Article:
Cecil the Lion‘s brother, Jericho, was shot and killed today, the Zimbabwe Conservation Task Force said, in the wake of the country calling for the extradition of the American dentist who admitted killing Cecil in early July.
“It is with huge disgust and sadness that we have just been informed that Jericho, Cecil’s brother has been killed at 4pm today,” the Zimbabwe Conservation Task Force said in a Facebook post. “We are absolutely heart broken.”
Jericho was shot by a hunter and died at 4 p.m. local time, Johnny Rodrigues, chairman of the Zimbabwe Conservation Task Force, told ABC News.
Rodrigues said the park put out a statement at 3:30 p.m. announcing a ban on hunting all lions, leopards and elephants.
“The park released the statement at about 3:30, and not even half an hour later I got a phone call that Jericho was killed,” Rodrigues said.
The hunter is not in custody, Rodrigues said.
After Cecil’s death, Jericho became the protector of his cubs, according to Rodrigues.
“The families had already united,” he said.
The process has already begun in Zimbabwe to extradite Walter Palmer, the Minnesota dentist who admitted to killing Cecil the Lion in Zimbabwe, a cabinet minister said, according to the Associated Press.
“Unfortunately it was too late to apprehend the foreign poacher as he had already absconded to his country of origin,” Zimbabwe’s Environment, Water and Climate Minister Oppah Muchinguri said, according to the AP.
Muchinguri said they want Palmer to be “made accountable.”
“Almost 500,000 people are calling for his extradition and we need this support,” Muchinguri said. “We want him tried in Zimbabwe because he violated our laws.”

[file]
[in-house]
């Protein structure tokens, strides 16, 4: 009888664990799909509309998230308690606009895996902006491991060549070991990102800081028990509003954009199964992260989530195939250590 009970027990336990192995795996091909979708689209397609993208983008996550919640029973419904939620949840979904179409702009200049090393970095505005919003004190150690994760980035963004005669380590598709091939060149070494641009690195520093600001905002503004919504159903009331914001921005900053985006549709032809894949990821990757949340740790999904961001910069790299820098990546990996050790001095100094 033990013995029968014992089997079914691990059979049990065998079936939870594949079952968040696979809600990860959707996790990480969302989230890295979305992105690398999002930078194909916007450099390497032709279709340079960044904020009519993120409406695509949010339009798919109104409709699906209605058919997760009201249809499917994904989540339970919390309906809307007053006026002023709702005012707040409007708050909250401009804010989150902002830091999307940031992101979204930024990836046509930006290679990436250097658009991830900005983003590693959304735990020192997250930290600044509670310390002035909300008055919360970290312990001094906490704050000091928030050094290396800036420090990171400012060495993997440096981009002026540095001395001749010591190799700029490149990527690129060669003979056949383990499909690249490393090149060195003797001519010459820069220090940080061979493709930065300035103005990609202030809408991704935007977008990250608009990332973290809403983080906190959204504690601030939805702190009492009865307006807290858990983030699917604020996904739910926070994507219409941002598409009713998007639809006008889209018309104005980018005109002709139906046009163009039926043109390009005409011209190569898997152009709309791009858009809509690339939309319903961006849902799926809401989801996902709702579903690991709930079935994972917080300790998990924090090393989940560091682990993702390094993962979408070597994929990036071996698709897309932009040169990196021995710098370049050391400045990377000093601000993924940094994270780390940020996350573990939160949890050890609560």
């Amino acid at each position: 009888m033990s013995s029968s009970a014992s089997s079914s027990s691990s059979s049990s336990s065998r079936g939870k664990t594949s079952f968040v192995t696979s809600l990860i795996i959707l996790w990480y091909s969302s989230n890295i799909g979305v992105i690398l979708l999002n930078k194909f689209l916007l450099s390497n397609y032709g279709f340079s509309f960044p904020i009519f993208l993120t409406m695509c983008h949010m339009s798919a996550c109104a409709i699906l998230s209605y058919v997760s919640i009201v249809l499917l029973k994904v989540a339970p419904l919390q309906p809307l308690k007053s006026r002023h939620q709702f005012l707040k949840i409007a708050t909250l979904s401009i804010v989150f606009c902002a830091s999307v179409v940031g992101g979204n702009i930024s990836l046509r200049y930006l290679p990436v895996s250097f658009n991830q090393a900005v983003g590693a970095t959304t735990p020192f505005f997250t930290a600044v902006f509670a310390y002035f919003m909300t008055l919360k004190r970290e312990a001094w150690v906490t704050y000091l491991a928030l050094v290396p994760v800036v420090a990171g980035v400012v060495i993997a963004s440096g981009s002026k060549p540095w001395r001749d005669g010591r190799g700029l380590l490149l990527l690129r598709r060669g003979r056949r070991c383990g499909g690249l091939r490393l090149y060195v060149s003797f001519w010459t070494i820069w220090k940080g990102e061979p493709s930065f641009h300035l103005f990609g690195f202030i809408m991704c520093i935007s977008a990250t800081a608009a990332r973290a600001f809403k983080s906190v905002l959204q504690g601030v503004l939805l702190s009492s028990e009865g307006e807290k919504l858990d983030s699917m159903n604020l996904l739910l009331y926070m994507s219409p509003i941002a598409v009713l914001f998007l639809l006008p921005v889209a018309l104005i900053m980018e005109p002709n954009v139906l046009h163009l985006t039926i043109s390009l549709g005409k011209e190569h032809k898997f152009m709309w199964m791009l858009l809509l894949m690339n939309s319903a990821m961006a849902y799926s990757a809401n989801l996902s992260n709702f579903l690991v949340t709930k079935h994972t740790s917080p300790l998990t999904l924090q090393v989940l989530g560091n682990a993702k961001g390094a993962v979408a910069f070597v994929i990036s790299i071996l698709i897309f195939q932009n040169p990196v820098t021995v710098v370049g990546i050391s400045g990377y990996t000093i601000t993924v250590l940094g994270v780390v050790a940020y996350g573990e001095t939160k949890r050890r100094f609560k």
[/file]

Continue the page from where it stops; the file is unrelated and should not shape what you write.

There is an extradition treaty between Zimbabwe and the United States.
Muchinguri said Palmer violated the country’s Parks and Wildlife Act, which controls the use of bow and arrow hunting. She also said Palmer, who reportedly paid $50,000 to hunt the lion, also violated the act through financing an illegal hunt. ABC News has been unable to confirm that figure independently.
Palmer said in a statement earlier this week that he “deeply” regretted the pursuit of the early July hunt in Zimbabwe that “resulted in the taking of this lion.” He added that he “had no idea” Cecil the lion was a “known, local favorite, was collared and part of a study.”
“I hired several professional guides and they secured all proper permits,” Palmer said in his statement. “To my knowledge, everything about this trip was legal and properly handled and conducted.”
Meanwhile, in the U.S., a petition to extradite Palmer began July 28, and quickly surpassed 100,000 signatures — meaning the White House will have to respond.